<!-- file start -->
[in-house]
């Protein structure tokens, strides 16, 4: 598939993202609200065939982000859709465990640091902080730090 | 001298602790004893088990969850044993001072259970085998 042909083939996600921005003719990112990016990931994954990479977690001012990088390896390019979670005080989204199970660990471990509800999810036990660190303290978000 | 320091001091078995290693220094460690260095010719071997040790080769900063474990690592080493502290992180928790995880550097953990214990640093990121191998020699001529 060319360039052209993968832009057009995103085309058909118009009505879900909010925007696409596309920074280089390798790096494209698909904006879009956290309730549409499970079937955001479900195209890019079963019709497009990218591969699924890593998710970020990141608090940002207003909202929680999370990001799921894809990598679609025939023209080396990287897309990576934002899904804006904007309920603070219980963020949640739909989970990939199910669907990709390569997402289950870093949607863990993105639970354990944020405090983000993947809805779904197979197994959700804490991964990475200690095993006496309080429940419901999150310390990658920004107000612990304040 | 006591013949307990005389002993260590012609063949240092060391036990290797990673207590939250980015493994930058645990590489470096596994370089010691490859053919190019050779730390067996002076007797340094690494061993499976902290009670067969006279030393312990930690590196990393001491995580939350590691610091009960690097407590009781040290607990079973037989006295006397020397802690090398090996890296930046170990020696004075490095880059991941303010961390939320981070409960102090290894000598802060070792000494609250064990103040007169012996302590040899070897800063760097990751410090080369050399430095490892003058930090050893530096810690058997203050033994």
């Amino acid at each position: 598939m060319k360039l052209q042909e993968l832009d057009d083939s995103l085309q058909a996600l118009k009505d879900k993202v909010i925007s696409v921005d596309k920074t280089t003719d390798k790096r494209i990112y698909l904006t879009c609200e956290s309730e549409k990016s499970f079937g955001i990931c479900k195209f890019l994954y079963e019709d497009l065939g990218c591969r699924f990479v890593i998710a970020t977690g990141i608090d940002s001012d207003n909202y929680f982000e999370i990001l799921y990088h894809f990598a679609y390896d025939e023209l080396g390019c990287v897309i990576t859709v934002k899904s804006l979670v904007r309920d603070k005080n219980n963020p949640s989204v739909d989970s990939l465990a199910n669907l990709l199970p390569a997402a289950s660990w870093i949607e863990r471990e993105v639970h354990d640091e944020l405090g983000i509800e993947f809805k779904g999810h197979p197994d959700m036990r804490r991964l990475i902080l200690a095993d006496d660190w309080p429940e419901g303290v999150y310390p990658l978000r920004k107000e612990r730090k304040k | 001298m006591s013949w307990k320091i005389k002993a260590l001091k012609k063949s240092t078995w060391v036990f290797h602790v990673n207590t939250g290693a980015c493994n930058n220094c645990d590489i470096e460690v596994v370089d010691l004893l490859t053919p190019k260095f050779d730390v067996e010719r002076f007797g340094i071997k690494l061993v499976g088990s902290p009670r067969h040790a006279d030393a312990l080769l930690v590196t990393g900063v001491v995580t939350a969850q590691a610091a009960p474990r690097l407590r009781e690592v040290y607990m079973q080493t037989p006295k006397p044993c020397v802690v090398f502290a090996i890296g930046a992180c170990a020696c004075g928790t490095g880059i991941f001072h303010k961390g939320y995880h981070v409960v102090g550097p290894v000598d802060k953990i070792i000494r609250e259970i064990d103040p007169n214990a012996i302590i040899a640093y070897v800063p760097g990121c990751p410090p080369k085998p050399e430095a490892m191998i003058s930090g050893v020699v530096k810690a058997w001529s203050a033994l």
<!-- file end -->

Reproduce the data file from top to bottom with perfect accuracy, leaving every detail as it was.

[in-house]
């Protein structure tokens, strides 16, 4: 598939993202609200065939982000859709465990640091902080730090 | 001298602790004893088990969850044993001072259970085998 042909083939996600921005003719990112990016990931994954990479977690001012990088390896390019979670005080989204199970660990471990509800999810036990660190303290978000 | 320091001091078995290693220094460690260095010719071997040790080769900063474990690592080493502290992180928790995880550097953990214990640093990121191998020699001529 060319360039052209993968832009057009995103085309058909118009009505879900909010925007696409596309920074280089390798790096494209698909904006879009956290309730549409499970079937955001479900195209890019079963019709497009990218591969699924890593998710970020990141608090940002207003909202929680999370990001799921894809990598679609025939023209080396990287897309990576934002899904804006904007309920603070219980963020949640739909989970990939199910669907990709390569997402289950870093949607863990993105639970354990944020405090983000993947809805779904197979197994959700804490991964990475200690095993006496309080429940419901999150310390990658920004107000612990304040 | 006591013949307990005389002993260590012609063949240092060391036990290797990673207590939250980015493994930058645990590489470096596994370089010691490859053919190019050779730390067996002076007797340094690494061993499976902290009670067969006279030393312990930690590196990393001491995580939350590691610091009960690097407590009781040290607990079973037989006295006397020397802690090398090996890296930046170990020696004075490095880059991941303010961390939320981070409960102090290894000598802060070792000494609250064990103040007169012996302590040899070897800063760097990751410090080369050399430095490892003058930090050893530096810690058997203050033994």
């Amino acid at each position: 598939m060319k360039l052209q042909e993968l832009d057009d083939s995103l085309q058909a996600l118009k009505d879900k993202v909010i925007s696409v921005d596309k920074t280089t003719d390798k790096r494209i990112y698909l904006t879009c609200e956290s309730e549409k990016s499970f079937g955001i990931c479900k195209f890019l994954y079963e019709d497009l065939g990218c591969r699924f990479v890593i998710a970020t977690g990141i608090d940002s001012d207003n909202y929680f982000e999370i990001l799921y990088h894809f990598a679609y390896d025939e023209l080396g390019c990287v897309i990576t859709v934002k899904s804006l979670v904007r309920d603070k005080n219980n963020p949640s989204v739909d989970s990939l465990a199910n669907l990709l199970p390569a997402a289950s660990w870093i949607e863990r471990e993105v639970h354990d640091e944020l405090g983000i509800e993947f809805k779904g999810h197979p197994d959700m036990r804490r991964l990475i902080l200690a095993d006496d660190w309080p429940e419901g303290v999150y310390p990658l978000r920004k107000e612990r730090k304040k | 001298m006591s013949w307990k320091i005389k002993a260590l001091k012609k063949s240092t078995w060391v036990f290797h602790v990673n207590t939250g290693a980015c493994n930058n220094c645990d590489i470096e460690v596994v370089d010691l004893l490859t053919p190019k260095f050779d730390v067996e010719r002076f007797g340094i071997k690494l061993v499976g088990s902290p009670r067969h040790a006279d030393a312990l080769l930690v590196t990393g900063v001491v995580t939350a969850q590691a610091a009960p474990r690097l407590r009781e690592v040290y607990m079973q080493t037989p006295k006397p044993c020397v802690v090398f502290a090996i890296g930046a992180c170990a020696c004075g928790t490095g880059i991941f001072h303010k961390g939320y995880h981070v409960v102090g550097p290894v000598d802060k953990i070792i000494r609250e259970i064990d103040p007169n214990a012996i302590i040899a640093y070897v800063p760097g990121c990751p410090p080369k085998p050399e430095a490892m191998i003058s930090g050893v020699v530096k810690a058997w001529s203050a033994l």